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The Greek philosopher Heraclides of Pontus (ca. 388 B.C.-310 B.C.) proposed the theory that the apparent daily revolution of the fixed stars is in fact due to the actual daily rotation of the earth about its own axis.
Some think that the earth remains at rest. But Philolaus the Pythagorean believes that, like the sun and moon, it revolves around the fire in an oblique circle. Heraclides of Pontus and Ecphantus the Pythagorean make the earth move, not in a progressive motion, but like a wheel in rotation from west to east around its own center. Plutarch, Moralia, ca. 100 AD.
Heraclides Ponticus (387 - 312 BC), also known as Heraklides, was a Greek philosopher who lived and died at Heraclea, now Eregli, Turkey. He has frequently been hailed as the originator of the heliocentric theory. Though this is now generally doubted, he did anticipate the thinking of later astronomers.
Heraclides' father was Euthyphron, a wealthy nobleman who sent him to study at the Academy in Athens under its founder Plato and under his successor Speusippus, though he also studied with Aristotle. According to the Suda, Plato, on his departure for Sicily in 360 BC, left his pupils in the charge of Heraclides. Speusippus, before his death in 339 BC, had chosen Xenocrates as his successor but Xenocrates narrowly triumphed in an ensuing election against Heraclides and Menedemus.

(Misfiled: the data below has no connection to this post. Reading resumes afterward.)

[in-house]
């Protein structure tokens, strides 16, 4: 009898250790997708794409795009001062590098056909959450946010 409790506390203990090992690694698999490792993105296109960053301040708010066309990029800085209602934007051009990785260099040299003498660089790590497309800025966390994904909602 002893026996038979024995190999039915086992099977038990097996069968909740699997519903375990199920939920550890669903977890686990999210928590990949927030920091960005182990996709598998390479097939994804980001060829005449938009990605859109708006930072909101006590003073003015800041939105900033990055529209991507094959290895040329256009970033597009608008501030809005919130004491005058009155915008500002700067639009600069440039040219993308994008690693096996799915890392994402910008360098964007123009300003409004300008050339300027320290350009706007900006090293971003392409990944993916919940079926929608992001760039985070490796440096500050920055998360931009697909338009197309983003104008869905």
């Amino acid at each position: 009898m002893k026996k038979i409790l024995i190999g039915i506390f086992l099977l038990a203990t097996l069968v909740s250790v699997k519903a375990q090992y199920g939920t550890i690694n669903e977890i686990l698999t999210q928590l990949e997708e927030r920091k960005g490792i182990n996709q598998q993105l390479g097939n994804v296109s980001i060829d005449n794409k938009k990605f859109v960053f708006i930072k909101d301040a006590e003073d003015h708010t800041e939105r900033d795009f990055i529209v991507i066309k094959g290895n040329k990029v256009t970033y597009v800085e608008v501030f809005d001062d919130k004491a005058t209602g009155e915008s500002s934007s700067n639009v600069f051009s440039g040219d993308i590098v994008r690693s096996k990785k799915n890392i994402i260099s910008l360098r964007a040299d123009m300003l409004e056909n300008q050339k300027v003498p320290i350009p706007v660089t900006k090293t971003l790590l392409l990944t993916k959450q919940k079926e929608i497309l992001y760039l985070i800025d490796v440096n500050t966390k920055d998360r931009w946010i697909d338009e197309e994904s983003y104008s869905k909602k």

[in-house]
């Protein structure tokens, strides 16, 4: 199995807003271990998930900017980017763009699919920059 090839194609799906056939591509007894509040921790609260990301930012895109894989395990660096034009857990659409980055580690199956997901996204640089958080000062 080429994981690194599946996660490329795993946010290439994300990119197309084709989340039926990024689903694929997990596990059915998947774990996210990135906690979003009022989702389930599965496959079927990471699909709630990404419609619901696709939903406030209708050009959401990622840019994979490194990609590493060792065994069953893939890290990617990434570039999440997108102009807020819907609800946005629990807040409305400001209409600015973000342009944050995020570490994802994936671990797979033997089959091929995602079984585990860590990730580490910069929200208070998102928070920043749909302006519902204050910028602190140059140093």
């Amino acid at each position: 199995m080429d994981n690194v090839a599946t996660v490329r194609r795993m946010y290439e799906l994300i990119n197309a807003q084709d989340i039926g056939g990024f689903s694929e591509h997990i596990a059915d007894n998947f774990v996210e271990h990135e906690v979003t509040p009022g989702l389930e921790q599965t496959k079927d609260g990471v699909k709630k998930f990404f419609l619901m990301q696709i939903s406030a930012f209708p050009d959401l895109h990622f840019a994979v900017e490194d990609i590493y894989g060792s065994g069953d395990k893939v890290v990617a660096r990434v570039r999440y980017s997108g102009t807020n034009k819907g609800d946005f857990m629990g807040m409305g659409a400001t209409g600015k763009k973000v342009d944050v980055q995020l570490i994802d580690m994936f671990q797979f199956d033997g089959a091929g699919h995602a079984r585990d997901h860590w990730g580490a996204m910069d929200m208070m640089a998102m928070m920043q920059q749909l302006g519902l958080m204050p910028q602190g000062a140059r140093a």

Many stories abound that suggest he may have been a rather vain and pompous man and the target of much ridicule. However, Heraclides seems to have been a versatile and prolific writer on philosophy, mathematics, music, grammar, physics, history and rhetoric, notwithstanding doubts about attribution of many of the works.
His major distinction is that he realised, as the result of observation, that Venus and Mercury orbit the Sun as satellites. Some writers have seen this as evidence that he originated the heliocentric theory prior to Aristarchus of Samos and Nicolaus Copernicus.This would mean that he anticipated the Tychonic system, an essentially geocentric model with heliocentric aspects. However, the tradition is almost certainly due to a misunderstanding, and it is unlikely that Heraclides, or his Pythagorean predecessors, advocated a variation on the Tychonic system.
Of particular significance to historians is his statement that fourth century Rome was a Greek city...
O. Neugebauer, (1969) The Exact Sciences in Antiquity
O. Neugebauer (1975) A History of Ancient Mathematical Astronomy
O. Voss (1896) De Heraclidis Pontici vitaet scriptis
Diogenes Laërtius trans. C.D. Yonge (1853) "Lives of Eminent Philosophers"
Bruce Eastwood, "Heraclides and Heliocentrism: Texts, Diagrams, and Interpretations." Journal for the History of Astronomy 23 (1992): 233-60.
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